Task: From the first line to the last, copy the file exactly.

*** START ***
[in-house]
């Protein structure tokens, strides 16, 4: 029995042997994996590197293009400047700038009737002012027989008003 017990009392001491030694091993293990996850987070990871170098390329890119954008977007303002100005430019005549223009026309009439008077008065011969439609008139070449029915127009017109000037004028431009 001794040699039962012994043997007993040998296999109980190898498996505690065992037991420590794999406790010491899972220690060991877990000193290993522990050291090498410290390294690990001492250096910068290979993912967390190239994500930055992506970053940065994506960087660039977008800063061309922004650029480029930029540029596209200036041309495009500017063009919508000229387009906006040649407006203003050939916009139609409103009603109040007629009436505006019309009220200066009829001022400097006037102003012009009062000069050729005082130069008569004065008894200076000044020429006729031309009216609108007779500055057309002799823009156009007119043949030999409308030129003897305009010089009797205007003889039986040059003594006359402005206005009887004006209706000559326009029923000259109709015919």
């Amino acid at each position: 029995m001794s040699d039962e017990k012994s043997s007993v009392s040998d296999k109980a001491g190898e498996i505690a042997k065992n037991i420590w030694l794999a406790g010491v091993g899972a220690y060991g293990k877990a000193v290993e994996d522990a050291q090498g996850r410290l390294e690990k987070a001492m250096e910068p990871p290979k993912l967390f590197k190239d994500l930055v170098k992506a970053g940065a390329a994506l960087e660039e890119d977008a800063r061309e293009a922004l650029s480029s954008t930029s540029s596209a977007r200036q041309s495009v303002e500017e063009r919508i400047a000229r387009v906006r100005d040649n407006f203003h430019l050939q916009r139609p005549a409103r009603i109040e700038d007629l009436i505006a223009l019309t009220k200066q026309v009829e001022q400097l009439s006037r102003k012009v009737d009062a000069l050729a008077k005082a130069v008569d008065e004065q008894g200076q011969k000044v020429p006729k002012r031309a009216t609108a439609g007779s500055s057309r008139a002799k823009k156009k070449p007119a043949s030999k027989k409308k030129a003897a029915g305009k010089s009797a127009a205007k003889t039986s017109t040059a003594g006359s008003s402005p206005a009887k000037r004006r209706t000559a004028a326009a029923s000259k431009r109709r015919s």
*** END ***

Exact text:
[in-house]
């Protein structure tokens, strides 16, 4: 029995042997994996590197293009400047700038009737002012027989008003 017990009392001491030694091993293990996850987070990871170098390329890119954008977007303002100005430019005549223009026309009439008077008065011969439609008139070449029915127009017109000037004028431009 001794040699039962012994043997007993040998296999109980190898498996505690065992037991420590794999406790010491899972220690060991877990000193290993522990050291090498410290390294690990001492250096910068290979993912967390190239994500930055992506970053940065994506960087660039977008800063061309922004650029480029930029540029596209200036041309495009500017063009919508000229387009906006040649407006203003050939916009139609409103009603109040007629009436505006019309009220200066009829001022400097006037102003012009009062000069050729005082130069008569004065008894200076000044020429006729031309009216609108007779500055057309002799823009156009007119043949030999409308030129003897305009010089009797205007003889039986040059003594006359402005206005009887004006209706000559326009029923000259109709015919």
């Amino acid at each position: 029995m001794s040699d039962e017990k012994s043997s007993v009392s040998d296999k109980a001491g190898e498996i505690a042997k065992n037991i420590w030694l794999a406790g010491v091993g899972a220690y060991g293990k877990a000193v290993e994996d522990a050291q090498g996850r410290l390294e690990k987070a001492m250096e910068p990871p290979k993912l967390f590197k190239d994500l930055v170098k992506a970053g940065a390329a994506l960087e660039e890119d977008a800063r061309e293009a922004l650029s480029s954008t930029s540029s596209a977007r200036q041309s495009v303002e500017e063009r919508i400047a000229r387009v906006r100005d040649n407006f203003h430019l050939q916009r139609p005549a409103r009603i109040e700038d007629l009436i505006a223009l019309t009220k200066q026309v009829e001022q400097l009439s006037r102003k012009v009737d009062a000069l050729a008077k005082a130069v008569d008065e004065q008894g200076q011969k000044v020429p006729k002012r031309a009216t609108a439609g007779s500055s057309r008139a002799k823009k156009k070449p007119a043949s030999k027989k409308k030129a003897a029915g305009k010089s009797a127009a205007k003889t039986s017109t040059a003594g006359s008003s402005p206005a009887k000037r004006r209706t000559a004028a326009a029923s000259k431009r109709r015919s």